Should everyone have the right to a break during the work day?

by Chris Morran, Consumerist

Many of us have the option of taking at least one brief lunch and/or rest break during the work day (whether you take it or not is a different discussion), and lots of people believe they are legally entitled to a break for every few hours worked. But the fact is that it is perfectly legal in most states for employers to not give employees any rest during the time they are on the clock.

While federal law does require that employers pay workers for “rest periods of short duration, usually 20 minutes or less,” it doesn’t actually require that adult workers be given these rest periods.

Similarly, the Dept. of Labor says that employees “must be completely relieved from duty for the purpose of eating regular meals” but says that employers do not have to pay for “bona fide meal periods (typically 30 minutes or longer),” nor does it require that meal breaks be given to employees during the work day.

In fact, only eight states — California, Colorado, Kentucky, Minnesota, Nevada, Oregon, Vermont, and Washington — have laws requiring minimum paid rest periods to most employees.

Employees in most of those states must receive a paid 10-minute rest period for each 4 hours worked. Vermont has the more vague phrasing of requiring that workers receive “reasonable opportunities” during the work day to eat and use and the bathroom.

A ninth state, Illinois, has a mandatory rest period, but only for hotel room attendants, and only those in counties with more than 3 million residents, which means Cook County, which effectively means Chicago.

All of these states — plus Connecticut, Delaware, Maine, Massachusetts, Minnesota, Nebraska, Nevada, New Hampshire, New York, North Dakota, Rhode Island, Tennessee, and West Virginia — have minimum required meal breaks for employees.

Most of these states specify 30 minutes as the duration, but the qualifications for when that half-hour kicks in vary from state to state. For example, in Tennessee it’s a straightforward half-hour for employees scheduled to work at least six consecutive hours, while in Washington the 30 minutes of lunch for people working at least five consecutive hours can’t be given until at least two hours after the start of a shift and must be taken within five hours of starting that shift.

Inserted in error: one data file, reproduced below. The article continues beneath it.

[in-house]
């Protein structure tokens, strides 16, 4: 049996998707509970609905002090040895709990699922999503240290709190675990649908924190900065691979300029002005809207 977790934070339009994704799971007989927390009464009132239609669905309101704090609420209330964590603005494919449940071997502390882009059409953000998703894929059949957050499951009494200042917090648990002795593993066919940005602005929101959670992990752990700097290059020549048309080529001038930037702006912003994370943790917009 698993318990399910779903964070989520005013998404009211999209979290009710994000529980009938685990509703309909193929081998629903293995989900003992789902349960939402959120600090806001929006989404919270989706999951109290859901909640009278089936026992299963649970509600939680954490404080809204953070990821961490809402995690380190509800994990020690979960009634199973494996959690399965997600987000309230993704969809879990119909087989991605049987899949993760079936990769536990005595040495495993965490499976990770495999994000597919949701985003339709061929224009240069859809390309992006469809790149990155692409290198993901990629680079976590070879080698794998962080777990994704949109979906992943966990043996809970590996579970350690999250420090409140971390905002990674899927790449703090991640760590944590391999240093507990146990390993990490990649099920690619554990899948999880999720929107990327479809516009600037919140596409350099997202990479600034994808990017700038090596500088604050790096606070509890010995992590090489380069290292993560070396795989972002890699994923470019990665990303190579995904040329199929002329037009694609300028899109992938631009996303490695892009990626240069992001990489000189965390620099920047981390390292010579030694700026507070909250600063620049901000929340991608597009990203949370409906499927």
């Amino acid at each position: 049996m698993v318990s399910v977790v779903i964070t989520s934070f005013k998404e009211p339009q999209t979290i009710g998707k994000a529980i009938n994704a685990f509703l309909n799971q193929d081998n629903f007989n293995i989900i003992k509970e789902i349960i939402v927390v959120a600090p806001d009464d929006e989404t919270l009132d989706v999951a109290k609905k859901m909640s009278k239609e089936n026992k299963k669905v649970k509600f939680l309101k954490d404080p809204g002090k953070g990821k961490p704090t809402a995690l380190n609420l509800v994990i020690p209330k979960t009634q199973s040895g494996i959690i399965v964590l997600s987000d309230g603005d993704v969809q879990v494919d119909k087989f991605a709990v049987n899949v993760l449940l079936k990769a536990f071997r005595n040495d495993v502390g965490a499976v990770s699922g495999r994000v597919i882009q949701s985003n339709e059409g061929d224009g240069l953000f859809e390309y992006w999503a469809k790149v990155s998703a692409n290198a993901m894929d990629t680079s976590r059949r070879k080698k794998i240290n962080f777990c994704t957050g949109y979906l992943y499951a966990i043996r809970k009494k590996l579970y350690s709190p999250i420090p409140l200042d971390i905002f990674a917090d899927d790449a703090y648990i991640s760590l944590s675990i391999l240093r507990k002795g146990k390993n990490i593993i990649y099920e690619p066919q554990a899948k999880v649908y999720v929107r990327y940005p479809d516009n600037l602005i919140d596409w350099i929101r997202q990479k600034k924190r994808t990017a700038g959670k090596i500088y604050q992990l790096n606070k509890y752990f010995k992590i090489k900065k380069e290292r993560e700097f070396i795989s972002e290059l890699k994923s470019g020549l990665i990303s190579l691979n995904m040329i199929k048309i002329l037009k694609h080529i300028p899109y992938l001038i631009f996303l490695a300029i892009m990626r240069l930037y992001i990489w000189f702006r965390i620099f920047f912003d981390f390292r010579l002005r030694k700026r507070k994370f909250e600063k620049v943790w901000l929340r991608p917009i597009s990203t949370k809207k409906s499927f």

Once again, the hotel room attendants of Cook County, Illinois, make out better than the rest of the employees in the Land of Lincoln. State law requires a minimum 20-minute meal break for employees scheduled to work at least 7.5 hours, but those hotel room attendants get a full 30-minute meal break in addition to two 15-minute rest periods.

This all means that more than half the states in the U.S. have no laws regarding minimum rest or meal breaks. That doesn’t mean that employers in these states are not giving breaks to employees; just that they are not legally required to do so.

That said, some businesses may be making the most of this lack of local labor laws. According a recent petition, the mother of a Buffalo Wild Wings employee says her son worked an 11-hour shift without a break, while claiming that another employee worked 15 hours without any time to take a breath.

“One employee who works in the kitchen almost passed out from exhaustion and because of the high temperatures,” reads the petition, which asks the restaurant chain to give employees at least two 10-minute breaks during each 8-hour shift.

There doesn’t seem to be an easy resolution to this issue. On one hand, federal minimum standards would certainly get rid of the current state-to-state difference, but they might also introduce a jungle of bureaucratic fine print with complicated exceptions and qualifiers.

One could argue that industries need to set their own minimum standards, which may work in industries where there is self-regulation with actual consequences for violations. But for the vast majority of businesses, it would just be a gentleman’s agreement with minimal accountability.

There is also the option that employees could vote with their feet, choosing to only work for employers that offer a minimum number of breaks. This may be feasible among a relatively closed group of skilled workers. For example, medical professionals could threaten to work elsewhere if demands are not met. But again, most U.S. workers employed by companies that offer them no rest are not always in a position to walk away from a paycheck.